Summer is turning into winter! Discover the areas affected by this climate change.
In the height of summer, while most Europeans are busting out sunscreen and umbrellas for protection from the sun, some areas have had to pull out their snow plows! The weather is playing up in various parts of Europe, especially in Germany and France.
In Reutlingen, a town nestled in the Stuttgart Regie, Germany, summer has taken on a wintery twist. Last Friday afternoon, this quiet town near the foothills of the Schwäbische Alb was hit by a violent thunderstorm, accompanied by hailstorms, transforming the town into a winter landscape in the middle of August . According to reports, the hail height reached a staggering 30 centimeters. The municipal technical services were forced to deploy snowplows to clear the roads.
According to a statement from the city on the social network "X", the combination of tree leaves and this thick layer of hail clogged the drains, causing flooding in underground garages, basements and even some dwellings. Firefighters had to intervene more than 120 times, mobilizing nearly 290 of their members to help residents. Fortunately, no injuries were reported. Surprisingly, an expert from Deutschen Wetterdienstes (DWD) classified this storm as "not extraordinary".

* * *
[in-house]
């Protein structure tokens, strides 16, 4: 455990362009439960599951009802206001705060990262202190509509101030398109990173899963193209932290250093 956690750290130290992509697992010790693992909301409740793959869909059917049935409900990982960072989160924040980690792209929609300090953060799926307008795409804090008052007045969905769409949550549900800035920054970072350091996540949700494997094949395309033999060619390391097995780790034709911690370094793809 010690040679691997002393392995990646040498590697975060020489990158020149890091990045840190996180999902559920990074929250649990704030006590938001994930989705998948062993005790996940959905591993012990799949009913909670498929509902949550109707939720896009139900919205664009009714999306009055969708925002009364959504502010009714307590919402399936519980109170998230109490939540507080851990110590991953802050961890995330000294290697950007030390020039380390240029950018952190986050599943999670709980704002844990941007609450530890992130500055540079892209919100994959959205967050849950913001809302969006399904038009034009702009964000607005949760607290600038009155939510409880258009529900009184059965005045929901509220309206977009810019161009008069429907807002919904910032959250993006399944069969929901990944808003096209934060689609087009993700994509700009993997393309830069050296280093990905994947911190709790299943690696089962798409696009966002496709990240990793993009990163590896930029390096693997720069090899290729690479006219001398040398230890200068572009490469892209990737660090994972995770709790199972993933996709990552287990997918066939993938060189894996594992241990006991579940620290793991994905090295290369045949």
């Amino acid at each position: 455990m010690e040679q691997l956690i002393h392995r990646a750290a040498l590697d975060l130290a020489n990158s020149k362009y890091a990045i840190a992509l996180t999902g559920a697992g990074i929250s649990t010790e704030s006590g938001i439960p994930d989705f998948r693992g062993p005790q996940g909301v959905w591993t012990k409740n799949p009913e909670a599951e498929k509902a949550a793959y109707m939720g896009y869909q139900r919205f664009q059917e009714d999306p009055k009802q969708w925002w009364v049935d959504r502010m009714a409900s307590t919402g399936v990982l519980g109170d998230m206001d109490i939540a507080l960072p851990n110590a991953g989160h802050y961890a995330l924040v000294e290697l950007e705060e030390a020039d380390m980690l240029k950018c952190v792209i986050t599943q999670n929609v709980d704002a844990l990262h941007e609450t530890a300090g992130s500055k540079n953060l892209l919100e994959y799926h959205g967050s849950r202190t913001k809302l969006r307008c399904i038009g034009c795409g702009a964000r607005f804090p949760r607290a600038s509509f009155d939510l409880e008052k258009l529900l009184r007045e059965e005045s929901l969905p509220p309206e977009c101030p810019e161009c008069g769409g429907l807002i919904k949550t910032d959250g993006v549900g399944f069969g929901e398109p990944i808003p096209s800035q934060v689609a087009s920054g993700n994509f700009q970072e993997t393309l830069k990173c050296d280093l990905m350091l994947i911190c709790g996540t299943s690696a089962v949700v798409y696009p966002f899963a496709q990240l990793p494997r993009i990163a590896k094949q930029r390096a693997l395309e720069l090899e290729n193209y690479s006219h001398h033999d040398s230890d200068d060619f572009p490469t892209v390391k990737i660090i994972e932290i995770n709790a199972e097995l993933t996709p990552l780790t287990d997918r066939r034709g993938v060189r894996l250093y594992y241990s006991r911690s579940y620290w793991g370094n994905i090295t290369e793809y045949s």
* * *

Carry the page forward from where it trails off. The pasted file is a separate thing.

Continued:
However, it should be noted that the specificity of this storm lies in the fact that it hit an urban area, such as Reutlingen, where the effects of such a storm are more visible and devastating than in rural areas.
Meanwhile, in the south of our country, in the French Pyrenees, snow fell in the middle of summer at the Pic du Midi de Bigorre. Last Friday morning, webcams positioned at an altitude of 2,877 meters showed a layer of fresh snow covering the observatory site. This phenomenon, however, is not new. In 2022, similar snowfall prompted site scientists to turn the heating back on in August.
These weather events, although not classified as extraordinary by some experts, illustrate the vagaries of the weather in Europe. It may be time for all of us to rethink how we predict the weather and adapt to these unexpected events.